The Lord’s Holy Days, Feast Dates, Jewish Feasts, Appointed Times, Mo’edim — whatever term you use, don’t miss these days! This year the Fall Feasts begin in September and continue into mid October.
As a Christian seeking more intimacy in my walk with Yeshua, learning about, experiencing and keeping these feasts (including the Sabbath) has brought me not only into deeper intimacy with him, but God has showered me with new understanding, unexpected blessings, strengthened faith and fresh excitement daily. I highly recommend it!
Included here is a list of my blog posts about the Fall Feasts. (more…)
What’s the only feast that falls on a new moon? Feast of Trumpets! The Feast of Trumpets always begins on Tishrei 1, the beginning of the seventh month on the Hebrew calendar. It’s always marked by a new moon.
Genesis 1:14 tells us:
“Then God said, “Let there be lights in the expanse of the heavens to separate the day from the night, and let them be for signs and for seasons and for days and years;”
The moon is one of the lights that marks the seasons. On the Hebrew calendar, a new month always begins on the evening that a sliver of the new moon appears. That’s how a new month is determined – by the moon.
Now let’s look at Leviticus 23:24-25:
24 “Tell the people of Isra’el, ‘In the seventh month, the first of the month is to be for you a day of complete rest for remembering, a holy convocation announced with blasts on the shofar.25 Do not do any kind of ordinary work, and bring an offering made by fire to Adonai.’”
Here we see that Yehovah has made sure that we always celebrate the Feast of Trumpets on the first of Tishrei, which is a new moon and a new month. I wondered, why. Why would Yehovah put one of his holy days right on the day of a new moon, on the first of the month? What does the Feast of Trumpets have to do with the beginning of a month? (more…)
There’s both a white vase and a two black profiles, but one of them stands out depending on the way you see things.
This same principle applies when we read the Bible. We read it from a certain perspective. It may be a preconceived notion we have. It may be through a filter of how we’ve come to understand a certain passage. It may be a perspective we were taught. If we’d never read the Bible and pick it up one day, we’ll see things through our own experiences, sensitivities, fears, orientation to life and our notions of God.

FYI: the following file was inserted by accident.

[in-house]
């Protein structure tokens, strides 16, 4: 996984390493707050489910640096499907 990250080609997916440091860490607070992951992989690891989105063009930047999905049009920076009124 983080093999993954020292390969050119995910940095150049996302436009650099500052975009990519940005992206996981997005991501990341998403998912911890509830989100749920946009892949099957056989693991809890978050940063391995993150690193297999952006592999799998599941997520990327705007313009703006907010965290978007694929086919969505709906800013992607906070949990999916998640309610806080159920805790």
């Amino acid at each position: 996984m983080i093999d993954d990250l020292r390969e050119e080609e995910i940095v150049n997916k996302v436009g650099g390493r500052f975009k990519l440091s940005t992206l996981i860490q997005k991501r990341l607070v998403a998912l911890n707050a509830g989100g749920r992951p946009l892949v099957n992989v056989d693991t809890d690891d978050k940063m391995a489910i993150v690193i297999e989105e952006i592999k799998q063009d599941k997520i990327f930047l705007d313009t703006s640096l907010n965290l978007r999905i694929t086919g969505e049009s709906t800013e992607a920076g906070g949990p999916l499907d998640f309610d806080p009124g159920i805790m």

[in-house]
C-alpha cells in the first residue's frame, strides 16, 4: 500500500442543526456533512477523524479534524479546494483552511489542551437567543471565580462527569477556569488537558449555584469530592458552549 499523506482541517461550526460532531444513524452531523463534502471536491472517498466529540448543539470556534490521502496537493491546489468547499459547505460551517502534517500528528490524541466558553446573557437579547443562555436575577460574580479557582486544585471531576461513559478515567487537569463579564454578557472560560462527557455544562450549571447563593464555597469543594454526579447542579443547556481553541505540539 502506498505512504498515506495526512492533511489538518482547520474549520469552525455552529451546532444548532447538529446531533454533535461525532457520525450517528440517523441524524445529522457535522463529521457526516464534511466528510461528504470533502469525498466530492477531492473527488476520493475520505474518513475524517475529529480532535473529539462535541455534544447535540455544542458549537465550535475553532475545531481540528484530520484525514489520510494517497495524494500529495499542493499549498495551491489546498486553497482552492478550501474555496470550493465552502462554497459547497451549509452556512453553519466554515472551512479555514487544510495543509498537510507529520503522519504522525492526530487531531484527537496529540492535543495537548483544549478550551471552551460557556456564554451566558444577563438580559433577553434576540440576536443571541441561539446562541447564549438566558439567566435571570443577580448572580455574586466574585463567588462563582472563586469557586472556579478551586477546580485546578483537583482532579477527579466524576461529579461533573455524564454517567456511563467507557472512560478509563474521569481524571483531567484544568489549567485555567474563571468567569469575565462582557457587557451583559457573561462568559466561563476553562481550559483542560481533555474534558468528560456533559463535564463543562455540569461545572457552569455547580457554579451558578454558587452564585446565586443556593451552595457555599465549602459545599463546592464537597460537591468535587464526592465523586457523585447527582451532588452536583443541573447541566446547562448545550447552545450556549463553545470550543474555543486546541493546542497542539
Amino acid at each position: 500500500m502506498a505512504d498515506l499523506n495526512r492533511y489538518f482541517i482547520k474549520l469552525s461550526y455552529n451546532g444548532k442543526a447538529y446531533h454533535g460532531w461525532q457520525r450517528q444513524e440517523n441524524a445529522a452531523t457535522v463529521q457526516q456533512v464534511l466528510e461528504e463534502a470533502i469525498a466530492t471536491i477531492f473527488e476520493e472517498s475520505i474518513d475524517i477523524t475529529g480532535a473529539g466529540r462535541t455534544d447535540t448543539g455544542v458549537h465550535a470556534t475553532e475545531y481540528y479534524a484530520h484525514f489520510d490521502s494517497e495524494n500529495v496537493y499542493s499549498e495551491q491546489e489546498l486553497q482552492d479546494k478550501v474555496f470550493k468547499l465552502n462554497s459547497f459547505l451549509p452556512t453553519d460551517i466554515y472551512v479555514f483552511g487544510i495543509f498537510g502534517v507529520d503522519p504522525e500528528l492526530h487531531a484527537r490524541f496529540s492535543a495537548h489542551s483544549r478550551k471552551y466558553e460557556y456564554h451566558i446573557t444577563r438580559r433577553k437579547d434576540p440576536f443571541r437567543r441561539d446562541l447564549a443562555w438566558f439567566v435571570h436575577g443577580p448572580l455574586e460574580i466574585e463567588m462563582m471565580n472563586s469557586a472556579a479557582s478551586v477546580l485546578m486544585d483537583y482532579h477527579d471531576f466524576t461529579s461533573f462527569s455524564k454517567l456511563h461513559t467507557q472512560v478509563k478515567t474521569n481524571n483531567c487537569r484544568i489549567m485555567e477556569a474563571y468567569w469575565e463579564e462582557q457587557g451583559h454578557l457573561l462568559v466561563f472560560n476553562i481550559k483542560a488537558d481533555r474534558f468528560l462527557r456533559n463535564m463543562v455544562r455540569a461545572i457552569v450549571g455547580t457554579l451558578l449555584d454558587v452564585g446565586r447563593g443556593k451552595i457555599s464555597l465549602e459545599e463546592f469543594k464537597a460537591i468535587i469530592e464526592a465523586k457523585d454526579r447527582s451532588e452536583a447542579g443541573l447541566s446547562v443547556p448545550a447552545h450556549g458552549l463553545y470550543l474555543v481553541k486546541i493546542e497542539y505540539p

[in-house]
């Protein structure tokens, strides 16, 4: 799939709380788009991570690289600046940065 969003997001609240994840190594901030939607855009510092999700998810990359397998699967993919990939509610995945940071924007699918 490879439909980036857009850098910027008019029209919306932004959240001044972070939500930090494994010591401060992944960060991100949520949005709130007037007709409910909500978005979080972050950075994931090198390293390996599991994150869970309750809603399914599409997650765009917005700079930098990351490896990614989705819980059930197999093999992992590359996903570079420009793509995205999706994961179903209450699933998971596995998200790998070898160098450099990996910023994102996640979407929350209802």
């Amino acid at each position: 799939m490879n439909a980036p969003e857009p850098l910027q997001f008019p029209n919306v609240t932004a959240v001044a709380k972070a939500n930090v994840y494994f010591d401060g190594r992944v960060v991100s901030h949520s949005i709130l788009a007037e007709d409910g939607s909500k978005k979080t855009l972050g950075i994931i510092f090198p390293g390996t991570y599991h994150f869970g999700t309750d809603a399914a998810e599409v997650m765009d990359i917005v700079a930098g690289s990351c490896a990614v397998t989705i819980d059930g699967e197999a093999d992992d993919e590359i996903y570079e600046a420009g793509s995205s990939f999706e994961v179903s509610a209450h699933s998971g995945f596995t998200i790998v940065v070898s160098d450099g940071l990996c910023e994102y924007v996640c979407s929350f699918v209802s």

We can’t help it, as humans we bring all of our psyche and intellect to everything we do.
How We Read The Bible
In reading through the Torah – and specifically those books with a lot of commandments – your perspective will determine how you characterize God. (more…)
Have you noticed that the enemy often increases his efforts just as we’re about to approach a victory? We don’t always perceive what’s happening in the moment, but we notice that things get very difficult. Then all of the sudden, there’s a breakthrough in an area where we’ve been struggling or praying for.
Parashah #46 is Deuteronomy 7:12-11:25. It’s called ‘Ekev which means “Because” (or considering, in light of, or since) It starts out in verse 12 with:
“Because you are listening to these rulings, keeping and obeying them, Adonai your God will keep with you the covenant and mercy that he swore to your ancestors.”
It starts with a promise, a covenant made between Yehovah and our spiritual ancestors. By keeping the commandments laid out to them, this Israelite generation is continuing the same covenant he made with Abraham, Isaac and Jacob, and by doing so Yehovah brings about the blessings he promised to them: (more…)
Weekly parsha #40 includes Numbers 22-25. Numbers 22 is the account of Bil’am and Balak. There are so many lessons that can be gleaned from this story and from this parsha.
The main characters of the story are:
- Balak, king of the Moabites (where Jordan is today on the east side of the Dead Sea)
- Bil’am, a diviner from up near the Euphrates River (likely in Syria about 400 miles north of Moab)
- Israel – camping on the east side of the Jordan, just north of Moab
- Yehovah – orchestrating all these events and revealing his heart to us in this story
This article will focus on the latter – How Yehovah reveals himself in this story. (more…)
Purim is a microcosm of our own lifelong quests: to walk in Yehovah’s ways despite the pressures around us, to trust that his purposes are being manifest in the events of our nation and world, and to have the courage to submit to his sovereignty and will at every turn. In short, it’s about living a life of faith. As you read the story and the following posts, you will see yourself and your circumstances, as well as Yehovah’s sovereignty and guidance in your own life. (more…)
A visual delight for the eyes and a respite for the soul, this book leads the reader deeper into Sabbath rest with the turn of every page. With 30 pages of inspiring nature photographs blended with Hebrew scriptures from the Old Testament, this book is appropriate for Jews, Christians or Messianics.